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Trading Post Times

A chapter in River Trading Post

history ended on May 31, 2013

as River Trading Post said fare-

well to Santa Fe.

The difficult decision to leave

the great old adobe gallery was

driven by a difficult economy in

the overall art market, which

hit Santa Fe and Canyon Road

in a significant way.

During its nearly nine year run

on Canyon Road, River Trad-

ing Post made many great

friends. We would especially

like to thank them for making

River Trading Post, Santa Fe,

the wonderful place that it was.

R

IVER

T

RADING

P

OST

B

IDS

F

AREWELL

TO

S

ANTA

F

E

W

HEN

I

T

C

OMES

T

O

I

NDIAN

A

RT

, W

HAT

I

S

A

N

I

NDIAN

?

Since 1990, the test of Ameri-

can Indian Art

authenticity

has

been guided by the Indian Arts

and Crafts Act .

The act is a truth-in-advertising

law that prohibits misrepresen-

tation in marketing American

Indian or Alaska Native arts

and crafts in the United States.

Under the act, it is illegal to

offer, display or sell any art or

craft in a manner that falsely

suggests it is Indian produced.

Under the Act, an Indian is

defined as a member of any

federally or State recognized

Indian Tribe, or an individual

certified as an Indian artisan by

an Indian Tribe.

In March 2013, Rep. Nick Ra-

hall II [D-WV3] introduced a

bill to clarify (change) the defi-

nition of an Indian and an In-

dian Organization.

Under the proposed bill, an individ-

ual artist would no longer be re-

quired to be a tribal member, or

certified by an Indian Tribe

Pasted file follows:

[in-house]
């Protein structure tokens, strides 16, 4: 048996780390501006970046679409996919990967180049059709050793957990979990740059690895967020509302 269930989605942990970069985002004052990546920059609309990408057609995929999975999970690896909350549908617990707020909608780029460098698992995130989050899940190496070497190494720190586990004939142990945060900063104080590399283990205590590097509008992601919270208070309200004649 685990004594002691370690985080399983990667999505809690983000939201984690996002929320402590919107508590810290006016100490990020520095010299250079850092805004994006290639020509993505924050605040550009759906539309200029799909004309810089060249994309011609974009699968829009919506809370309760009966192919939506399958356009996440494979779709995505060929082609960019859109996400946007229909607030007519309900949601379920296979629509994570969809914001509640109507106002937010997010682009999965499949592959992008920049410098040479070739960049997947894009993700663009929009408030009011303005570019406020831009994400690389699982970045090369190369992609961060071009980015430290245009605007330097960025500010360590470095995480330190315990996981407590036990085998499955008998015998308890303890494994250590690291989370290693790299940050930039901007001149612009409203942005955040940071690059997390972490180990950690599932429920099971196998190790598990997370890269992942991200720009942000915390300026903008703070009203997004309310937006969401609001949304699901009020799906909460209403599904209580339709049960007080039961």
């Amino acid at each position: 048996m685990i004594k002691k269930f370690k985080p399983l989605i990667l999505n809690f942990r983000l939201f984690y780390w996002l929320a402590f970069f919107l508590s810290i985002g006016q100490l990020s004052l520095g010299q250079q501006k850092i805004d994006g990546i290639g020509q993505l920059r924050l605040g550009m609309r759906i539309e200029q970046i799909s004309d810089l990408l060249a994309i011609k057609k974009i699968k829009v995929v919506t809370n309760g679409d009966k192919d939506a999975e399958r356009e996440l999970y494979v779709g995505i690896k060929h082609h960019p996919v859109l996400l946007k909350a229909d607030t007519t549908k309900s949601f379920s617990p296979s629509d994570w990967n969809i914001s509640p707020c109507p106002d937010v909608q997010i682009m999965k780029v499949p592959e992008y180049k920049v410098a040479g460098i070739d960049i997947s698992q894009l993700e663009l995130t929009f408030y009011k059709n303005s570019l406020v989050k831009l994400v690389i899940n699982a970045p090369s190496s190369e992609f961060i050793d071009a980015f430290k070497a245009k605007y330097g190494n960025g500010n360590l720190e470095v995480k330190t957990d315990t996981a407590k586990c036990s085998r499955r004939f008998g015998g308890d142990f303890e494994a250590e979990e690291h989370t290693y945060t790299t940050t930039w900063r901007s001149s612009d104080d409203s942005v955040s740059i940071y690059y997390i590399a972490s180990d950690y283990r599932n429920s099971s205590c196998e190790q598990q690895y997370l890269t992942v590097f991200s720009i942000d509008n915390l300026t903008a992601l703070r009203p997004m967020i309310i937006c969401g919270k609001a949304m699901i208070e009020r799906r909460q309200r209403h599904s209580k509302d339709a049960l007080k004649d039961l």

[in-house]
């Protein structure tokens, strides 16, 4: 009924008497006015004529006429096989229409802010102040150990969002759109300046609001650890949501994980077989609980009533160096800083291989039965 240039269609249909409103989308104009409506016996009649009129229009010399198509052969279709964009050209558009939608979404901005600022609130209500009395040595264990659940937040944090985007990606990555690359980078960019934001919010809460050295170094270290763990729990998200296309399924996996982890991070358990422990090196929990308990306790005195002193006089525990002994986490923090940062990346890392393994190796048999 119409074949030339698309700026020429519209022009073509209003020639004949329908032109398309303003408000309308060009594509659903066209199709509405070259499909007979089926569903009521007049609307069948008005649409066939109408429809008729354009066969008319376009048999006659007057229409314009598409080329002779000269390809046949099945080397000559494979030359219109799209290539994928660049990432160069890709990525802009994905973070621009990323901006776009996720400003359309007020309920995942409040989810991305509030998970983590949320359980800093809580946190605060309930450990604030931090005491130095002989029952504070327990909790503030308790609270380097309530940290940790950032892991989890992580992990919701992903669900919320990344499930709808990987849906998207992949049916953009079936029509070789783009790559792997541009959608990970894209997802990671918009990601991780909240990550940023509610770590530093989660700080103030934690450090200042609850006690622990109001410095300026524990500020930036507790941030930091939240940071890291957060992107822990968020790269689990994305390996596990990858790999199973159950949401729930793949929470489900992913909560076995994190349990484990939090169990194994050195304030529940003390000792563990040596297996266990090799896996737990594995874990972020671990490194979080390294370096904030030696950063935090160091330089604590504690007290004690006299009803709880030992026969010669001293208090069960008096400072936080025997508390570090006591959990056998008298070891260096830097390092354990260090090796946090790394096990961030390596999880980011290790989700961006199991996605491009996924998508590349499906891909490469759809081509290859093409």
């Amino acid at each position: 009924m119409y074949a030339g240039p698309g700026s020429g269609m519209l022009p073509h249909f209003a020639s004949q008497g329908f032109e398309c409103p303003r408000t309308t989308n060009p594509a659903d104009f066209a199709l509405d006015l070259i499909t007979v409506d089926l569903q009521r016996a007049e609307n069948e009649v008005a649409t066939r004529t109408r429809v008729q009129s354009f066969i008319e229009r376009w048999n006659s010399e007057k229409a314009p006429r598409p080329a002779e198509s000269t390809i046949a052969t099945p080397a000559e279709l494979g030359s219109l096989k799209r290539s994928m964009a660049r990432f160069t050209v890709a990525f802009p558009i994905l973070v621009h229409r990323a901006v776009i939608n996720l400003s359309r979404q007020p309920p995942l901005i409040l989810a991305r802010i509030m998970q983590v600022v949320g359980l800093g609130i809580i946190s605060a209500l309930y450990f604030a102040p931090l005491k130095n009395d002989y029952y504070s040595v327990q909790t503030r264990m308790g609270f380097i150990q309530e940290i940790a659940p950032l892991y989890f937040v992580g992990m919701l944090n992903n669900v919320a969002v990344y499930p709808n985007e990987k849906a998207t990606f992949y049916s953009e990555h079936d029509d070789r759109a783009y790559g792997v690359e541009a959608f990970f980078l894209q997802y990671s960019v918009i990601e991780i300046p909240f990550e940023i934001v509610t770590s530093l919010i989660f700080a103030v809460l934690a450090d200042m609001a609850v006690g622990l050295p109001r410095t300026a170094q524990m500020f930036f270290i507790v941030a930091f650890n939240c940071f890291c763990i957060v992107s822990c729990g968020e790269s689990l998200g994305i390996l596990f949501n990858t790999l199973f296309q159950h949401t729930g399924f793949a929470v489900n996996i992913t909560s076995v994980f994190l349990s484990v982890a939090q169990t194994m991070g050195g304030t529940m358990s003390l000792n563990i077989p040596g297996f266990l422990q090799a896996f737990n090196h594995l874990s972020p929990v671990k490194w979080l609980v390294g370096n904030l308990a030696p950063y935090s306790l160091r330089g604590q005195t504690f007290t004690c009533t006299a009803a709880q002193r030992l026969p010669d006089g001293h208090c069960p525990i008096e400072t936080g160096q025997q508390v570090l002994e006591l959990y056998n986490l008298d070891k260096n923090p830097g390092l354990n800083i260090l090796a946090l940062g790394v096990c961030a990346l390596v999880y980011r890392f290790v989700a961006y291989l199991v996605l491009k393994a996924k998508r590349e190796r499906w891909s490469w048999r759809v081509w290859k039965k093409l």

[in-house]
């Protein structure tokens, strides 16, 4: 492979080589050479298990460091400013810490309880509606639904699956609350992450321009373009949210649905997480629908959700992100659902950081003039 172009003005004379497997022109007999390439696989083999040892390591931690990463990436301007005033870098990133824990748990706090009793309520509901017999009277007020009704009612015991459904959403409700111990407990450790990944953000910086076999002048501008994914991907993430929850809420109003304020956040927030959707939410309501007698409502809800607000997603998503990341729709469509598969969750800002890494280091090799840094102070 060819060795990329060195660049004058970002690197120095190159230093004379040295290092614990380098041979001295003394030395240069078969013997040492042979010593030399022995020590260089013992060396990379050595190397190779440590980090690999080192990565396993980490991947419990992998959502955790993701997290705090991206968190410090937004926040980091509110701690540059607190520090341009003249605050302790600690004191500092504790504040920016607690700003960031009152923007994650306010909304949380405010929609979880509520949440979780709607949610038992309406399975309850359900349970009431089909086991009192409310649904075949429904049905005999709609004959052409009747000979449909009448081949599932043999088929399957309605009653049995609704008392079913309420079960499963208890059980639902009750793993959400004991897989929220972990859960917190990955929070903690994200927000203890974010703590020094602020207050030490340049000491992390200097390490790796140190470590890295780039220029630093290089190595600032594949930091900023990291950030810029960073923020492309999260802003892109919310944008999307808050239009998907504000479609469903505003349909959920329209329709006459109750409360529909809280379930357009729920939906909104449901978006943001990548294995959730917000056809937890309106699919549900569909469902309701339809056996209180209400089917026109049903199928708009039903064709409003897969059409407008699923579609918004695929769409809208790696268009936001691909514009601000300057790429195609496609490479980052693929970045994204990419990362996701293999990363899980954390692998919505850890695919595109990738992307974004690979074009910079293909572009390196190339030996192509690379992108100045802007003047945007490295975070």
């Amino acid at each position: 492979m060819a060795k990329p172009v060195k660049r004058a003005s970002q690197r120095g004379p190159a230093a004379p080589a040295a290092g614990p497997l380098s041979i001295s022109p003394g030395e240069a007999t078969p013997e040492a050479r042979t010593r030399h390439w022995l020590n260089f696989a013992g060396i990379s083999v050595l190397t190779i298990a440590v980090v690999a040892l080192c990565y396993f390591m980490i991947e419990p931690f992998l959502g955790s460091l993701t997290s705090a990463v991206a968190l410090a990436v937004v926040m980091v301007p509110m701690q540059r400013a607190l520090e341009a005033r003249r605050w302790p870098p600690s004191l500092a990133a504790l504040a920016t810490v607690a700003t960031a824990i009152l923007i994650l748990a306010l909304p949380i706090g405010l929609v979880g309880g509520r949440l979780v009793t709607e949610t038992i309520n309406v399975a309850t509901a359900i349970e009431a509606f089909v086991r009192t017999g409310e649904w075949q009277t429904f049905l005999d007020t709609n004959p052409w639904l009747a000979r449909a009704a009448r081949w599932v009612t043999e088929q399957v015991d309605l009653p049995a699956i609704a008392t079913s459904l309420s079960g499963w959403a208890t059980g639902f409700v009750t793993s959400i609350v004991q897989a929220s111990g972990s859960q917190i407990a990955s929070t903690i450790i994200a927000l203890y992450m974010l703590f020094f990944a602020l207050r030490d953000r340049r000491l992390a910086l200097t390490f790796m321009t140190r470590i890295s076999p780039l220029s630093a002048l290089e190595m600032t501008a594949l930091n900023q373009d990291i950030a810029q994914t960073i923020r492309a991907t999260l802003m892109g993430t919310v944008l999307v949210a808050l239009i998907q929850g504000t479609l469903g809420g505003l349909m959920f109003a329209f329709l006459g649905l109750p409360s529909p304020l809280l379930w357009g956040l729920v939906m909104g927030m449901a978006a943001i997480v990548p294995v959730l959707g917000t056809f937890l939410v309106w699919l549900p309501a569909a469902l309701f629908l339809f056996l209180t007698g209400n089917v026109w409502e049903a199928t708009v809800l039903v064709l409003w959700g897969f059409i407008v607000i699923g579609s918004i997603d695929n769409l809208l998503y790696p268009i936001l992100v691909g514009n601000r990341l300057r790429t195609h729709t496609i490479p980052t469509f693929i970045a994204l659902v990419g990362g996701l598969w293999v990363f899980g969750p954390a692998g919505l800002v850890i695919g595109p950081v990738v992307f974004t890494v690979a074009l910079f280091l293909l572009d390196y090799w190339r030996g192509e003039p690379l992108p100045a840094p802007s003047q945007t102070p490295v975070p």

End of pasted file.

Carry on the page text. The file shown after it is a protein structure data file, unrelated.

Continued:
.

The artist would simply have to

belong to an “Indian Organiza-

tion” that is chartered as a sec-

tion 501(c)3 organization

within the State where the or-

ganization is headquartered,

and that is dedicated to preserv-

ing Native American principles,

traditions, culture, history, lan-

guage and arts.

The Indian Arts and Crafts

Association has taken a strong

position against the bill.

We believe that Rep. Rahall’s

proposed exclusion of Tribal

requirements under the present

Act undermines the principle

of

authenticity,

and opens the

door to anyone to stake a claim

as an Indian artist.

American Indian art is driven

by the many American Indian

cultures...all of which are tri-

bally based. We maintain that

this is as it should be. For the

protection of consumers, collec-

tors, and true American Indian

artists.

Volume 10, Issue 3

July:September 2013

SPECIAL POINTS OF INTEREST:

Santa Fe Indian Market, Santa

Fe, NM. August 17 - 18.

Traditional Pueblo Arts

Pottery Exhibit and Sale

Ongoing

River Trading Post, Scottsdale

Scottsdale, AZ

Indian Summer Festival. Milwau-

kee, WI. September 6 - 7.

R i v e r T r a d i n g P o s t

INSIDE THIS ISSUE:

Native Art: It Isn’t Just

For Grown Ups

2

Favorite Places: Hoodoo

Land

3

Protect Your American

Indian Art Collection

3

Collector’s Treasure: The

Apache Basket

4

Ancestor’s Song

Closes

Out

2

Congressman Nick Rahall II wants

to redefine an American Indian

Artist.